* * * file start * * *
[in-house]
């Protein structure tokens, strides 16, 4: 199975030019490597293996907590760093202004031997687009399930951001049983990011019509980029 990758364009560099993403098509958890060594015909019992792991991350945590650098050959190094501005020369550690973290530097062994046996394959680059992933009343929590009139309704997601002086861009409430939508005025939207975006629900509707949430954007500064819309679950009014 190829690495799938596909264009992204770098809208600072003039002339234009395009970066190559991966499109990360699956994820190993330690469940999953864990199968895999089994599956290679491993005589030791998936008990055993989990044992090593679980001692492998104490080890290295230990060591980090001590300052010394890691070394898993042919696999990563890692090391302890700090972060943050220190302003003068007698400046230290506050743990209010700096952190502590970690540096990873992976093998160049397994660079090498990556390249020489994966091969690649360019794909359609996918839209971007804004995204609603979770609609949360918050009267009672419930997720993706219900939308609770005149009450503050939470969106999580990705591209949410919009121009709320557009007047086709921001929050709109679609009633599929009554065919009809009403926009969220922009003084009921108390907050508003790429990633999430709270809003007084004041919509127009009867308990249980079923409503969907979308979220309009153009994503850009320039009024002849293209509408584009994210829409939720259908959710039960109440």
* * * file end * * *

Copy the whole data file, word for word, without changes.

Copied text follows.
[in-house]
């Protein structure tokens, strides 16, 4: 199975030019490597293996907590760093202004031997687009399930951001049983990011019509980029 990758364009560099993403098509958890060594015909019992792991991350945590650098050959190094501005020369550690973290530097062994046996394959680059992933009343929590009139309704997601002086861009409430939508005025939207975006629900509707949430954007500064819309679950009014 190829690495799938596909264009992204770098809208600072003039002339234009395009970066190559991966499109990360699956994820190993330690469940999953864990199968895999089994599956290679491993005589030791998936008990055993989990044992090593679980001692492998104490080890290295230990060591980090001590300052010394890691070394898993042919696999990563890692090391302890700090972060943050220190302003003068007698400046230290506050743990209010700096952190502590970690540096990873992976093998160049397994660079090498990556390249020489994966091969690649360019794909359609996918839209971007804004995204609603979770609609949360918050009267009672419930997720993706219900939308609770005149009450503050939470969106999580990705591209949410919009121009709320557009007047086709921001929050709109679609009633599929009554065919009809009403926009969220922009003084009921108390907050508003790429990633999430709270809003007084004041919509127009009867308990249980079923409503969907979308979220309009153009994503850009320039009024002849293209509408584009994210829409939720259908959710039960109440």